Law Commission Report – Why we have an Incorporated Societies Act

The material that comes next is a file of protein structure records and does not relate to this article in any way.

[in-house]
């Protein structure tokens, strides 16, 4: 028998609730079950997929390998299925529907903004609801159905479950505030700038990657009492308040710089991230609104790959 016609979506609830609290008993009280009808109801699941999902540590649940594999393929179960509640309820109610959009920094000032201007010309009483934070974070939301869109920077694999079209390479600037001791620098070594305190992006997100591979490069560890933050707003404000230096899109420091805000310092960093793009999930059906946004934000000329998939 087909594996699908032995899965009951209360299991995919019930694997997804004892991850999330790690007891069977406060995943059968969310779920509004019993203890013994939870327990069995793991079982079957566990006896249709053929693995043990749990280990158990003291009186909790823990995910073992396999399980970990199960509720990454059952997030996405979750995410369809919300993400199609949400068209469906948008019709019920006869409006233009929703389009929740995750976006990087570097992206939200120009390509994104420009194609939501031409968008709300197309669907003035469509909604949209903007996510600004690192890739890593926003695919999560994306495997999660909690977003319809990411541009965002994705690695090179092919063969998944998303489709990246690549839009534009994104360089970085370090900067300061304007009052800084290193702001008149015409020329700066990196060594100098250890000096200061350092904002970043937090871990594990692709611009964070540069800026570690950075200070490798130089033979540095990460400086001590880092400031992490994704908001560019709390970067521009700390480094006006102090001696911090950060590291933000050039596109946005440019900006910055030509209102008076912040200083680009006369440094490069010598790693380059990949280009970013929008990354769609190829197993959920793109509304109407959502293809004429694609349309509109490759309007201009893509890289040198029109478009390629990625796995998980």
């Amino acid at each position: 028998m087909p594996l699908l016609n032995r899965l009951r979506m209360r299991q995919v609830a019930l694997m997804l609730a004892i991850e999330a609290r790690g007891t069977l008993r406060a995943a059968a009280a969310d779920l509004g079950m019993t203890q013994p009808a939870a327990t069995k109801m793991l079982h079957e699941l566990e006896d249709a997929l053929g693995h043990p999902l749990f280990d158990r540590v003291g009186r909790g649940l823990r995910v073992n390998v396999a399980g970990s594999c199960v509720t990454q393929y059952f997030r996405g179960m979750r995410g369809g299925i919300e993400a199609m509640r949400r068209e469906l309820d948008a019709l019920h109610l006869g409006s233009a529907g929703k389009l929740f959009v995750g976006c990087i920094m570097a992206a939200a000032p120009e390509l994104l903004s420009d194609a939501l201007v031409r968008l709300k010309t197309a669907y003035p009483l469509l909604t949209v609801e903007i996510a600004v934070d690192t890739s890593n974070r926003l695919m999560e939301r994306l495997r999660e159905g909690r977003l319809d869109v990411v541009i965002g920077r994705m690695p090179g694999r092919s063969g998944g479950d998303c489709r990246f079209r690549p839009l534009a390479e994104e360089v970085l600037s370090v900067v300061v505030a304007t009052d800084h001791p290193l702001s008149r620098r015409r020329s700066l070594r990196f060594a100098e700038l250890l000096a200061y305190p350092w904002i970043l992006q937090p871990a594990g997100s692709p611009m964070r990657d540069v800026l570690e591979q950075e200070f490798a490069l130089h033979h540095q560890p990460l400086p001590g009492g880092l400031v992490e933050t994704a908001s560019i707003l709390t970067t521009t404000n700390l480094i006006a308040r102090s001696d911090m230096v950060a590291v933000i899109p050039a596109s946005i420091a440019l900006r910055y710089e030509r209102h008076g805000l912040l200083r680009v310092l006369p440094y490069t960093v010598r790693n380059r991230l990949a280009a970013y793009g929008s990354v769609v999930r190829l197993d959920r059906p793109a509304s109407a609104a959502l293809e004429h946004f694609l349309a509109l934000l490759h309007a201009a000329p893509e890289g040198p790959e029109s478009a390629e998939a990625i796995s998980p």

Legislative Origins The Law Commission’s recent report on the Incorporated Societies Act 1908 reason behind the 1908 records that the then Chief Law Drafter, John Salmond, explained the 1908 Bill: The object of the Bill, as of the repealed Act, is to provide a simple method by which societies established for any purpose other than pecuniary gain may become incorporated. In recent years the Unclassified Societies Registration Act, 1895, has been extensively made use of by societies of a much more complex and important character than those for which the Act seems to have been primarily designed, and numerous deficiencies in the law have consequently come to light. The present Bill is an attempt to make a more adequate provision for the incorporation, management, control, and dissolution of societies to which it relates. The Commission’s Report then goes on to note “John Salmond referred to the need to essentially modernise the 1895 Act because of the range and nature of organisations seeking incorporation under it. We now believe that the 1908 Act should again be updated to take account of changed times, as well as a different appreciation of what is needed from an incorporation statute. … John Salmond produced a modern corporation statute in 1908 terms, but he did not deal with issues that have since become important in relation to incorporations, for example, the abolition of the ultra vires doctrine. Nor did he make explicit, in a way we believe a modern law drafter would, the duties that lie on those who run incorporated societies. He did not attempt to deal with how disputes were to be...